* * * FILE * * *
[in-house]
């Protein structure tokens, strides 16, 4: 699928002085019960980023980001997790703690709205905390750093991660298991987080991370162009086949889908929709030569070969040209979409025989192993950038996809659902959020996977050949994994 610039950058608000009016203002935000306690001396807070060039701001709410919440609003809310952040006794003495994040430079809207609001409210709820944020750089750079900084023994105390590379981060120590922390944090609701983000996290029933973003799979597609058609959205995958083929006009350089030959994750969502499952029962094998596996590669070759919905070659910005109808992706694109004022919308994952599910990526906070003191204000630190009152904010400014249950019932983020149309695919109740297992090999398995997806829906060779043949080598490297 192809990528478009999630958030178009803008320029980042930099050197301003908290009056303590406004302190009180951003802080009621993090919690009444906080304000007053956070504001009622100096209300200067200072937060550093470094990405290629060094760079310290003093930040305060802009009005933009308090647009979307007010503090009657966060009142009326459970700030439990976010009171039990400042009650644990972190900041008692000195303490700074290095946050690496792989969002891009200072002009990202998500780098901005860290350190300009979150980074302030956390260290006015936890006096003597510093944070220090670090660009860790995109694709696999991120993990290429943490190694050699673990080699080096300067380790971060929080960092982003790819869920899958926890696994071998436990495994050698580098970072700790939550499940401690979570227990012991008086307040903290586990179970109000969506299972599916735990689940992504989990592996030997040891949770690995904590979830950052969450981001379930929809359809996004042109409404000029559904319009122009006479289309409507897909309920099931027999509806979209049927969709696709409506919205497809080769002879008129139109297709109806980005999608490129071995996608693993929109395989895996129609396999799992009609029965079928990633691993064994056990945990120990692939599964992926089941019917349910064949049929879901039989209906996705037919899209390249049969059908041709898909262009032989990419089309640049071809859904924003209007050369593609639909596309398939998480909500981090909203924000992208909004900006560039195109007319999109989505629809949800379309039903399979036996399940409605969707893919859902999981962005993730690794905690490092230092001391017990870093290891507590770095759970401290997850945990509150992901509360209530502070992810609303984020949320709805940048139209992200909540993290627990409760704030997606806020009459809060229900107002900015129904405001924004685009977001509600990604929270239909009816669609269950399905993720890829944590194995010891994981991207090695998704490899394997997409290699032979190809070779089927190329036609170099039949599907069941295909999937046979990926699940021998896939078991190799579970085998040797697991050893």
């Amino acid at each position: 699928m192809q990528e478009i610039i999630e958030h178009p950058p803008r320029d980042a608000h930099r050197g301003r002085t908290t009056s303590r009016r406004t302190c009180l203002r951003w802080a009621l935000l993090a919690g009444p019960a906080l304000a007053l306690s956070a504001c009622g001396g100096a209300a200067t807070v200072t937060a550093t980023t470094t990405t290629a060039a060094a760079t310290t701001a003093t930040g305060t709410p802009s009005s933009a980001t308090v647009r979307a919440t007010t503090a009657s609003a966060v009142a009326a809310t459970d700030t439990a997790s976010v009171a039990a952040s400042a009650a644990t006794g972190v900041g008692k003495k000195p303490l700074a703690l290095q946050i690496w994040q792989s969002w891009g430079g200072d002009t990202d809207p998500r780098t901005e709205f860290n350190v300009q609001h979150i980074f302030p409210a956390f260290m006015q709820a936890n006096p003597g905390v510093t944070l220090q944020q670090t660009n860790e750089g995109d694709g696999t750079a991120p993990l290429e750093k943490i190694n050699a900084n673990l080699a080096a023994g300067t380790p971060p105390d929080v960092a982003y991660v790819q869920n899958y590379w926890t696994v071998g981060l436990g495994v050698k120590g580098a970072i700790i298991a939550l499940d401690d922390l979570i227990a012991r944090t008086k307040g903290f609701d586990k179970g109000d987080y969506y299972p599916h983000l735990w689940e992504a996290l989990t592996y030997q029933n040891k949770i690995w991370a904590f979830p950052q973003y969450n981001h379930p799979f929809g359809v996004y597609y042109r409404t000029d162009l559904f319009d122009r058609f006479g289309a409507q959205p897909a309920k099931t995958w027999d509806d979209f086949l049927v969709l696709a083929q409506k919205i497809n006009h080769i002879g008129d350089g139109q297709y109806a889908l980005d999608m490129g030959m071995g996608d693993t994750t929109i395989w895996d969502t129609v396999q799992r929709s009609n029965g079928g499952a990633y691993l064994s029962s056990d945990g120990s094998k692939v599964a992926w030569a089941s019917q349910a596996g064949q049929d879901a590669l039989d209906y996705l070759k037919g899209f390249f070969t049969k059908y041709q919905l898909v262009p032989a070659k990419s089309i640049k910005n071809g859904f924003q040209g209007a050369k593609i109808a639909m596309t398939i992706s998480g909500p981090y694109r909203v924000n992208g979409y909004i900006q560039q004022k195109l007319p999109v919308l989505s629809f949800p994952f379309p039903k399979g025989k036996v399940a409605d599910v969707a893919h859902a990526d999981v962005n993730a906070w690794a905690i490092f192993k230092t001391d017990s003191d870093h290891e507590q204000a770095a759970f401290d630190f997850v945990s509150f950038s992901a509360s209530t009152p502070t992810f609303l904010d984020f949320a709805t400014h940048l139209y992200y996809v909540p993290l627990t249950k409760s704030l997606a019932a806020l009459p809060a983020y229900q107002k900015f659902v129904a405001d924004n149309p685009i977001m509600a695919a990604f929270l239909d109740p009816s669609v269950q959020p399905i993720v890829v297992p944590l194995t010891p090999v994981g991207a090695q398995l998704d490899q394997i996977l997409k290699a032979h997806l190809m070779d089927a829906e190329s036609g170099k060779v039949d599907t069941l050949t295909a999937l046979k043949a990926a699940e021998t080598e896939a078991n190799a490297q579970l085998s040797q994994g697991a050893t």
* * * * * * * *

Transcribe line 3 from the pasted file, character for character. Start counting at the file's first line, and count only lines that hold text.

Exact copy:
């Amino acid at each position: 699928m192809q990528e478009i610039i999630e958030h178009p950058p803008r320029d980042a608000h930099r050197g301003r002085t908290t009056s303590r009016r406004t302190c009180l203002r951003w802080a009621l935000l993090a919690g009444p019960a906080l304000a007053l306690s956070a504001c009622g001396g100096a209300a200067t807070v200072t937060a550093t980023t470094t990405t290629a060039a060094a760079t310290t701001a003093t930040g305060t709410p802009s009005s933009a980001t308090v647009r979307a919440t007010t503090a009657s609003a966060v009142a009326a809310t459970d700030t439990a997790s976010v009171a039990a952040s400042a009650a644990t006794g972190v900041g008692k003495k000195p303490l700074a703690l290095q946050i690496w994040q792989s969002w891009g430079g200072d002009t990202d809207p998500r780098t901005e709205f860290n350190v300009q609001h979150i980074f302030p409210a956390f260290m006015q709820a936890n006096p003597g905390v510093t944070l220090q944020q670090t660009n860790e750089g995109d694709g696999t750079a991120p993990l290429e750093k943490i190694n050699a900084n673990l080699a080096a023994g300067t380790p971060p105390d929080v960092a982003y991660v790819q869920n899958y590379w926890t696994v071998g981060l436990g495994v050698k120590g580098a970072i700790i298991a939550l499940d401690d922390l979570i227990a012991r944090t008086k307040g903290f609701d586990k179970g109000d987080y969506y299972p599916h983000l735990w689940e992504a996290l989990t592996y030997q029933n040891k949770i690995w991370a904590f979830p950052q973003y969450n981001h379930p799979f929809g359809v996004y597609y042109r409404t000029d162009l559904f319009d122009r058609f006479g289309a409507q959205p897909a309920k099931t995958w027999d509806d979209f086949l049927v969709l696709a083929q409506k919205i497809n006009h080769i002879g008129d350089g139109q297709y109806a889908l980005d999608m490129g030959m071995g996608d693993t994750t929109i395989w895996d969502t129609v396999q799992r929709s009609n029965g079928g499952a990633y691993l064994s029962s056990d945990g120990s094998k692939v599964a992926w030569a089941s019917q349910a596996g064949q049929d879901a590669l039989d209906y996705l070759k037919g899209f390249f070969t049969k059908y041709q919905l898909v262009p032989a070659k990419s089309i640049k910005n071809g859904f924003q040209g209007a050369k593609i109808a639909m596309t398939i992706s998480g909500p981090y694109r909203v924000n992208g979409y909004i900006q560039q004022k195109l007319p999109v919308l989505s629809f949800p994952f379309p039903k399979g025989k036996v399940a409605d599910v969707a893919h859902a990526d999981v962005n993730a906070w690794a905690i490092f192993k230092t001391d017990s003191d870093h290891e507590q204000a770095a759970f401290d630190f997850v945990s509150f950038s992901a509360s209530t009152p502070t992810f609303l904010d984020f949320a709805t400014h940048l139209y992200y996809v909540p993290l627990t249950k409760s704030l997606a019932a806020l009459p809060a983020y229900q107002k900015f659902v129904a405001d924004n149309p685009i977001m509600a695919a990604f929270l239909d109740p009816s669609v269950q959020p399905i993720v890829v297992p944590l194995t010891p090999v994981g991207a090695q398995l998704d490899q394997i996977l997409k290699a032979h997806l190809m070779d089927a829906e190329s036609g170099k060779v039949d599907t069941l050949t295909a999937l046979k043949a990926a699940e021998t080598e896939a078991n190799a490297q579970l085998s040797q994994g697991a050893t």